If you’d ask me, I’d say all of sports is a big sham. Probably the biggest of them all. Millions or even billions of dollars going up in smoke over a bunch of guys in shorts who spend an hour or more grunting, cussing and running all over the place. Think about it. What have they done for us? Have they cured a life threatening disease? Have they stopped wars, or given birth to the steam engine or even the little Post-It notes that dot my desk? No, sir, they have not.
I remember as a lad when people used to start shedding tears whenever we lost a critical fixture at the Cricket World Cup. Not to mention all those who harangue their own senses by hockey’s "sad" demise in our sporting culture. These days we’re all obsessed with the Premier League, something that confounds my mind to no end. It’s the height of irony. People in India tend to support the predominant teams of the decade. In a way, you can tell when your friend started watching club football. If it’s Arsenal, it was probably during the Invincibles season, Chelsea for the Mourinho era and United does the job of ensnaring all our remaining die-hard fans. No Sunderland, no Blackburn (with or without Indian ownership) and definitely no West Ham (that’s taboo).
Don’t brand me a heretic. I’m ready to fight my case. When a team or an individual or a mix of both get famous, brands are all ready to splurge their booty for a 15 second commercial that leaves some of us salivating. Fuming in my case. You could do a lot with that cash. Give it to the families of those who’ve sacrificed their lives in the army, or use it to help the poor and the unfairly deprived. I get it when someone works to earn his money. I just don’t understand the logic behind the crunching of numbers in this case.
Of course, I can make an exception with certain sports. Or certain individuals. Take Roger Federer, for instance. One look at him and you can tell he’s special. The sort you see once in your lifetime. Calm, elegant, and with shots that speak of grandeur and understated efficiency in one go. Nadal’s good but he runs around too much for my liking. That’s a lot of hard work and getting brutishly physical. Achievable as well, I expect a horde of clones in the near future. Djokovic is on fire but then it’s hard to see how he can keep this up. Even today, when Roger plays, he makes his job look ridiculously easy. That is, I think, the mark of a true genius. You work as hard as you can to get there but not without some innate talent. If you can look at a sportsperson play, and then shake your head with a I-can’t-do-that-the-way-he-does look, the player is huge.
My obsession with Roger started in the summer of 2004. I was then an admirer of Andy Roddick. Boom-boom serve and all that. The Wimbledon final was on air. The match was a big one, Federer defending his title against a resurgent Roddick, looking for a shot at reclaiming his No.1 ranking. Federer won in straight sets. And I shamelessly switched allegiances. It was all smooth sailing from then on. For several years then, there was a juggernaut annihilating everything in its path, and as a fan I was happily sitting on the bandwagon. Things started to change after the Wimbledon 2007 final. You could see the great man was struggling. The victory was difficult, and mononucleosis followed the next year. In one swift stroke, I was thrown out of the lazy comfort of my courtside loyalty into the dark streets of uncertainty and doubt. Every point lost was terrible, each title lost was a pain that shot up my forehead. It reached a nadir when a victory could only bring relief while every loss brought days of disillusionment and despondency.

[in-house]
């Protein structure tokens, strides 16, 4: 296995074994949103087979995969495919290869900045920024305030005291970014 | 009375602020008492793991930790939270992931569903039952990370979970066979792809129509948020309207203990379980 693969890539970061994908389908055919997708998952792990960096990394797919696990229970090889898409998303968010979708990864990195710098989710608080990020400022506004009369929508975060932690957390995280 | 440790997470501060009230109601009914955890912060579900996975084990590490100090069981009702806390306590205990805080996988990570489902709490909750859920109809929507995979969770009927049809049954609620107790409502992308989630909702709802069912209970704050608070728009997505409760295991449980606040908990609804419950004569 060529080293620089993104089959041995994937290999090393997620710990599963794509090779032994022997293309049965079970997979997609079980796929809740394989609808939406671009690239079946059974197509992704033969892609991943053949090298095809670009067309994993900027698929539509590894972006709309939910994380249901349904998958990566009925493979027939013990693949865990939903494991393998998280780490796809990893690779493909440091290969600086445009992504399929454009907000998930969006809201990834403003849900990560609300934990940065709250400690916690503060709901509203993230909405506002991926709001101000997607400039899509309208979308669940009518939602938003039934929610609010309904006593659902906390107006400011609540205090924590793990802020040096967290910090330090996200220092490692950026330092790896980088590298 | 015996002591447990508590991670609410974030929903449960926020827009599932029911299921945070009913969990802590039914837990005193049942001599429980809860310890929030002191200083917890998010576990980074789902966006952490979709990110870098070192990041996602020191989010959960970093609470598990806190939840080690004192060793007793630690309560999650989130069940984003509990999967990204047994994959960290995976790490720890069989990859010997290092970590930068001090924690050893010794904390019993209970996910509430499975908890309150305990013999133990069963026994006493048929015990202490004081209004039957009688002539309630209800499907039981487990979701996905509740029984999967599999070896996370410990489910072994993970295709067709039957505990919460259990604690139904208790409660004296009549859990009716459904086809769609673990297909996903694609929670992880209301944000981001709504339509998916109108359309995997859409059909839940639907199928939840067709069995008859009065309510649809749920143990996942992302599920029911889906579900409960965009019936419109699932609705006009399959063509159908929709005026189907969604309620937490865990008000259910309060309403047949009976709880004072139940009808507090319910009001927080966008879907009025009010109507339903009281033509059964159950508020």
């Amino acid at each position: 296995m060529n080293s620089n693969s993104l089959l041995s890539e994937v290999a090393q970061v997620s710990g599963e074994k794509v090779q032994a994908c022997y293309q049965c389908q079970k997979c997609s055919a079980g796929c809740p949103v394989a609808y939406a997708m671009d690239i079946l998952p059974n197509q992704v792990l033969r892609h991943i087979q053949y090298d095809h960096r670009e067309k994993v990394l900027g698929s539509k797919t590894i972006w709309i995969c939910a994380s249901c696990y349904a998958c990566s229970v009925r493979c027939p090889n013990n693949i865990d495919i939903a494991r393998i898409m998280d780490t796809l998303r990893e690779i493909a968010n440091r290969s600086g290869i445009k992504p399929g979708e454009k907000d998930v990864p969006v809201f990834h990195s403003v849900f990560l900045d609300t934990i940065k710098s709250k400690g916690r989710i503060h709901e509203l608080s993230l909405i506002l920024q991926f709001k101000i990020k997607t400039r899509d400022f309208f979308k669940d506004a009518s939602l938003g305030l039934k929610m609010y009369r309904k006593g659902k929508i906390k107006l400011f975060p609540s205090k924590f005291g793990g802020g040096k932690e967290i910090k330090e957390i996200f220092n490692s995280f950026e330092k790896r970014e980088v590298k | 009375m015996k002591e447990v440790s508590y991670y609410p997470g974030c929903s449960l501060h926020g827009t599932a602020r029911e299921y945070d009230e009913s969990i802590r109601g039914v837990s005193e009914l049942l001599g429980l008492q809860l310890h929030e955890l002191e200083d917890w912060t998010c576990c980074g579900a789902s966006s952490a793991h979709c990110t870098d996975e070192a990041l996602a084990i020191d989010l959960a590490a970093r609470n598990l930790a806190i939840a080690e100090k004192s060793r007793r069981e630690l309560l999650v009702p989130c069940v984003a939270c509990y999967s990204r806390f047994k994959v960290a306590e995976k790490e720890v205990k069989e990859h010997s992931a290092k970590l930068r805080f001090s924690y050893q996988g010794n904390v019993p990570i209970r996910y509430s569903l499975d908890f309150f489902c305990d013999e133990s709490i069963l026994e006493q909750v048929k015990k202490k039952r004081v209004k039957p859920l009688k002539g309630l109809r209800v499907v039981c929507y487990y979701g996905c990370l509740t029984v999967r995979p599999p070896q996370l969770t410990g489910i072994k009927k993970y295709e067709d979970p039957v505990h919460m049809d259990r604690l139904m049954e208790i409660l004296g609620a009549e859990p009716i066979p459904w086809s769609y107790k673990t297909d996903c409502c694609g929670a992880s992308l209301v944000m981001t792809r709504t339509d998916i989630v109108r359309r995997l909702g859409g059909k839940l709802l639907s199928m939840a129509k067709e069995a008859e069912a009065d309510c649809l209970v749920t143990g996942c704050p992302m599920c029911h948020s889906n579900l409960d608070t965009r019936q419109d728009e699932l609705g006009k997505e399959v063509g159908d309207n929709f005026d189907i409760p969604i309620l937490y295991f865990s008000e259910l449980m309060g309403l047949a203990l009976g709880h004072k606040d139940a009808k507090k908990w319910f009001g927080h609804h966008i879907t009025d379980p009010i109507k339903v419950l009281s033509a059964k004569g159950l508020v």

That’s when I realized the three stages of fan following. They don’t necessarily follow a particular order. But this is my story, and this is how it went. There’s this glorious phase of upsurge and triumph where you can only get better, when a loss is only a stepping stone to even more greatness. It’s easy to support your man, and you can let loose screams of vindication, and snarls of condescension. Then, the plateau. A phase of recurring patterns, of victories in familiar grounds, of defeats that shouldn't have really happened, it’s when you start coming to terms with the possibility of vulnerability and mortality. It becomes hard to accept things as they come and a lot of your mates have a thing or two to say about your erstwhile claims. And then there’s the last stage. You happily accept what comes your way. You will most happily revel in victory but a loss would only mean a kind shrug of the shoulders and a fatherly clap on the back of your man.
All right I admit it. I am a hypocrite. Arrest me if you will. I don’t think sports is so great, that Lionel Messi is a lot more than a short kid who runs really quickly. I mean, think about it. What have these people done to our lives? Made us happier? Only if you are ready to immerse yourself in their victories and defeats. If I had my way, I’d tell every sportsperson that playing sports is deeply atavistic, a throw-back to the times when we had to live a Captain Caveman life. Grow up folks, we’ve evolved over the years, we need to get a thrill from sophisticated, metaphysical constructs. Not animalistic activities. I do make liberal exceptions and while I write this the French Open shall soon begin. Allez Federer! Get through the semi-finals and I’ll be proud of you!